EDI vs. API- What's Right For Your Business?

Learning the differences between EDI vs. API models helps business owners determine which solution will better enhance their daily operations and data transfers.

The data exchange and supply chain management provided by EDI and API integration differ significantly due to their standardization, formatting, and security measures. These differences have a considerable impact on how internal and external business communication is conducted.

What is an EDI?

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Electronic data interchange (EDI) is a communication technology that allows systems to exchange information in an electronic format, eliminating physical paperwork. By standardizing data, businesses can increase workflow while reducing manual labor.

Using EDI allows companies to take advantage of their electronic data format to streamline external supply chain operations. This web service enhances communication between suppliers, transporters, and distribution centers, among other third parties, by the privacy policy and information transmittance.

Depending on what systems a company wants to connect, there are several model options, such as peer-to-peer, serial links, and network providers. While there are numerous types of EDI integration, this generally web-based solution only allows certain users to access data. By authorizing only pre-verified users and archiving audit trails, many companies do not worry about additional protection. These measures adequately secure data during transfers and keep track of who pulled each file, promoting accountability.

The robust architecture in EDI software also allows organizations to transfer large business documents in one call. This function increases the efficiency and convenience of data sharing between companies and minimizes potential discrepancies. Whereas, without an EDI solution, the information would be manually written and sent to third-party clients, increasing the chances of human error and reducing service speed.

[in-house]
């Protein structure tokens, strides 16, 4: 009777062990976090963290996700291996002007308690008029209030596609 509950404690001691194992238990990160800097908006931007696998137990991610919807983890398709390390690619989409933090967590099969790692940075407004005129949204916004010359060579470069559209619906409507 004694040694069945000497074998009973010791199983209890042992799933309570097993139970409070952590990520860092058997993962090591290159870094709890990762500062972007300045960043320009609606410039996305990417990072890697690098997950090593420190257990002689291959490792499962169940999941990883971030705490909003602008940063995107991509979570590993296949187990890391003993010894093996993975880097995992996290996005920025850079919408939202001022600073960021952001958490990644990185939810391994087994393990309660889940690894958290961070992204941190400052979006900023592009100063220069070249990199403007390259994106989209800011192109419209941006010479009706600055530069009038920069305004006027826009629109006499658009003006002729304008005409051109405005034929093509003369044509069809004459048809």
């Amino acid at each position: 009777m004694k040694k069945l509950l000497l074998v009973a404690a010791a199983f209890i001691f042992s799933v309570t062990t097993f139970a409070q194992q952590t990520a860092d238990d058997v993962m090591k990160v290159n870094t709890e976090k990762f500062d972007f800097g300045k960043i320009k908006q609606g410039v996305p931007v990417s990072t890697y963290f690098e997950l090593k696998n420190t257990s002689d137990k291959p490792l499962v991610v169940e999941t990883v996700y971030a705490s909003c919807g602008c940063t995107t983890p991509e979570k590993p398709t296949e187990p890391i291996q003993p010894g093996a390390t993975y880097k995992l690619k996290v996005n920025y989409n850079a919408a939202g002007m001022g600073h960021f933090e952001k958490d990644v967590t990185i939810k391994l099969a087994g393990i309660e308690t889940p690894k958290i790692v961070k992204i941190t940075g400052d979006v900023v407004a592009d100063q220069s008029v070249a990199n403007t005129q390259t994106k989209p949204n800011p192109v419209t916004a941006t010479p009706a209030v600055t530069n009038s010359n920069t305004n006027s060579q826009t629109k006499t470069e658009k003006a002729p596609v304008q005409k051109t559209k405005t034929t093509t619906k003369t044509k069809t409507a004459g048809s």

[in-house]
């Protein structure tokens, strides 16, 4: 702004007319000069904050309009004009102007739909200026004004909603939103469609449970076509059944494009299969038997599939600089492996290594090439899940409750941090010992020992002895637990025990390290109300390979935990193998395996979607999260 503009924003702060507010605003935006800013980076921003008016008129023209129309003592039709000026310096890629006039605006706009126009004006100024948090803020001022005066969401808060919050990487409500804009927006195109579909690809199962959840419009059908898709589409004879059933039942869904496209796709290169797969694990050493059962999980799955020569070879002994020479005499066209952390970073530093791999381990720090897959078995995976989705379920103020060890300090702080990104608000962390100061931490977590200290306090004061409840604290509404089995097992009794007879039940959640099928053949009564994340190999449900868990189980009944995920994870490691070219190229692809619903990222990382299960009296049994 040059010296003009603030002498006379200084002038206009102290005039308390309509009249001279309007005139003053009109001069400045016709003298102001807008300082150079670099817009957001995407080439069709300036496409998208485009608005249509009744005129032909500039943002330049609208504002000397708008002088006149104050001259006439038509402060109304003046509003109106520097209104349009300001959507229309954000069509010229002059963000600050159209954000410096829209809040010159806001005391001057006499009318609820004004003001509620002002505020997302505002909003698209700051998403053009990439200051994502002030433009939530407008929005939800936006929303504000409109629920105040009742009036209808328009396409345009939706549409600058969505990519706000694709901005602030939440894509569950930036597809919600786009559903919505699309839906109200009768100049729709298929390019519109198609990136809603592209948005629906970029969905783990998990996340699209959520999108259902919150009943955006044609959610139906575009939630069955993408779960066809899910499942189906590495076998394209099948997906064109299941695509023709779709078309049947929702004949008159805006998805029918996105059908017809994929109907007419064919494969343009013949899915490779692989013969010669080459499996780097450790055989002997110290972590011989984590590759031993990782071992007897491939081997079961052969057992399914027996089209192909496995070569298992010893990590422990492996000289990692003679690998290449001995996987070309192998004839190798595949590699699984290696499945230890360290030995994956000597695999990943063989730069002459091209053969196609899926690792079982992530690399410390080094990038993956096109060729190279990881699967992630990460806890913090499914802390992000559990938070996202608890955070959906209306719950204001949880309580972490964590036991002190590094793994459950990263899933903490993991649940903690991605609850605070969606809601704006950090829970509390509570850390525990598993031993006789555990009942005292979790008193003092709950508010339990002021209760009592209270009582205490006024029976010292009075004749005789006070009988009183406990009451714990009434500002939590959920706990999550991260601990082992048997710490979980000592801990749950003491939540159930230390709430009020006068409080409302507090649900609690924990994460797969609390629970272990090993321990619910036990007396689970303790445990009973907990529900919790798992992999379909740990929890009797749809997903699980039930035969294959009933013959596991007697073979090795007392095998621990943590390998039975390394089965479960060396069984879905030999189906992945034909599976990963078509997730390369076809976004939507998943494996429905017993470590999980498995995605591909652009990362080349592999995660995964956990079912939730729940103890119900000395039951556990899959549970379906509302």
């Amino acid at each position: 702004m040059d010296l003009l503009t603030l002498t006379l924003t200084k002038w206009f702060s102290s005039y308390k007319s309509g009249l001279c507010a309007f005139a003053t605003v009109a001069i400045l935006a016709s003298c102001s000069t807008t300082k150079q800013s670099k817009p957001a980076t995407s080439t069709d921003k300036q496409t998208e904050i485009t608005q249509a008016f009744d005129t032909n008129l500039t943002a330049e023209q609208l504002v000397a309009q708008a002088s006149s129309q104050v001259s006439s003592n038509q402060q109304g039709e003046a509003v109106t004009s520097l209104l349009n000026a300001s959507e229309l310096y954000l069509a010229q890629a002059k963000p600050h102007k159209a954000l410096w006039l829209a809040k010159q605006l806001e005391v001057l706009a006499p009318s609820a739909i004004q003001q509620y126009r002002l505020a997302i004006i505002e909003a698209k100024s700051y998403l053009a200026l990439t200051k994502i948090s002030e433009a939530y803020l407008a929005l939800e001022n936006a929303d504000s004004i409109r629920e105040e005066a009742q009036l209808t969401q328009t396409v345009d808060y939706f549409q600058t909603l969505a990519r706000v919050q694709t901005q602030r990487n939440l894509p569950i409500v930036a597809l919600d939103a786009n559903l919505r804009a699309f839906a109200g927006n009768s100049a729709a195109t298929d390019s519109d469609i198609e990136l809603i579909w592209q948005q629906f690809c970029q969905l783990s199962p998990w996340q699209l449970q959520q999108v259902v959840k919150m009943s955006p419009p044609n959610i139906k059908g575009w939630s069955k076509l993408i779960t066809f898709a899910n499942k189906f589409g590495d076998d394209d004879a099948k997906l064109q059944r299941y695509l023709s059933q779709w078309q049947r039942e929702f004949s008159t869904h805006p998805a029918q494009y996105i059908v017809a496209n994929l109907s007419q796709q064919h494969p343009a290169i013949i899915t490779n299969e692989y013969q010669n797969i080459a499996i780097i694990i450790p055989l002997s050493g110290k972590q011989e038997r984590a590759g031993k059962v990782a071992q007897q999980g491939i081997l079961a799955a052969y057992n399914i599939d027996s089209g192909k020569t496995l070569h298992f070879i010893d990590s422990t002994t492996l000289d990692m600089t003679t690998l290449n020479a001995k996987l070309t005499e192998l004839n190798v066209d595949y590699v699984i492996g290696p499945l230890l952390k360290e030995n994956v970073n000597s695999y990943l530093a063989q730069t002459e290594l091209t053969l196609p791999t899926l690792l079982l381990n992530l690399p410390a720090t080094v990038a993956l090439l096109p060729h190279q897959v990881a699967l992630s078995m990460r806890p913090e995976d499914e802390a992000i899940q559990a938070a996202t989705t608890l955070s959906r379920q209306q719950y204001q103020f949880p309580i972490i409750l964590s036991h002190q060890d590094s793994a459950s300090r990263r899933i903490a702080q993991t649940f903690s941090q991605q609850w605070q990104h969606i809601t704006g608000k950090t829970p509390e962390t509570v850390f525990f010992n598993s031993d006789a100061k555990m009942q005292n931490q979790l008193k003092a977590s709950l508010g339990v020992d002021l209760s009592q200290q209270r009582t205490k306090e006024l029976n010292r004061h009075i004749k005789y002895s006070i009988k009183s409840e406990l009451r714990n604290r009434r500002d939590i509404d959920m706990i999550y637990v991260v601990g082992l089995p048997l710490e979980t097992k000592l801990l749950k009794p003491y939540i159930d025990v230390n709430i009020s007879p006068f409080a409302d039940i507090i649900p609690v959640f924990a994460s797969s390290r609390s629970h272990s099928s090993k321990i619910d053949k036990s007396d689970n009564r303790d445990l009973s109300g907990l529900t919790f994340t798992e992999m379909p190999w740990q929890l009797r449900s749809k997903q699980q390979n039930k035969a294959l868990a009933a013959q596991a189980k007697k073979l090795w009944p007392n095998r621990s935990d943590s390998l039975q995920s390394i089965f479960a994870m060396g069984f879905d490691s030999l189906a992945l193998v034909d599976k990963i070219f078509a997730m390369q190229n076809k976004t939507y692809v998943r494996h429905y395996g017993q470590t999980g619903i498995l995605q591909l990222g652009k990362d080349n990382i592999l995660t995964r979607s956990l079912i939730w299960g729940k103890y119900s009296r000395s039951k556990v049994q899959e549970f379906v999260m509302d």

By utilizing an electronic format, the EDI system automates data transmittance, requiring less human intervention. This standardization reduces the time it takes to share information while improving data accuracy and operational efficiency. This exchange also reduces company data integration costs by accepting common documentation such as ANSI, EDIFACT, and ebXML. This eliminates the need to implement additional components to translate various formats.

Overall, an EDI system has many benefits, including-

  • Enhanced data speed and accuracy
  • Reduced paper waste
  • Improved internal and external communication
  • Enhanced operational efficiency
  • Better supply chain management

However, EDI platforms also have their drawbacks. By accepting three electronic data formats, smaller businesses may have issues collaborating information with larger organizations that utilize updated standard versions.

Another considerable setback is its lack of software development. Whereas other systems can present real-time data and quick responsiveness, this model can sometimes require a long time to adapt to another business's protocols.

What is an API?

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An application programming interface (API) is an advanced cloud-based software regulated by standards to integrate other web-based applications. Through automated data translation and sharing, modern
API technology enables services to communicate without the need for human intervention. This solution is able to achieve this by having three vital characteristics-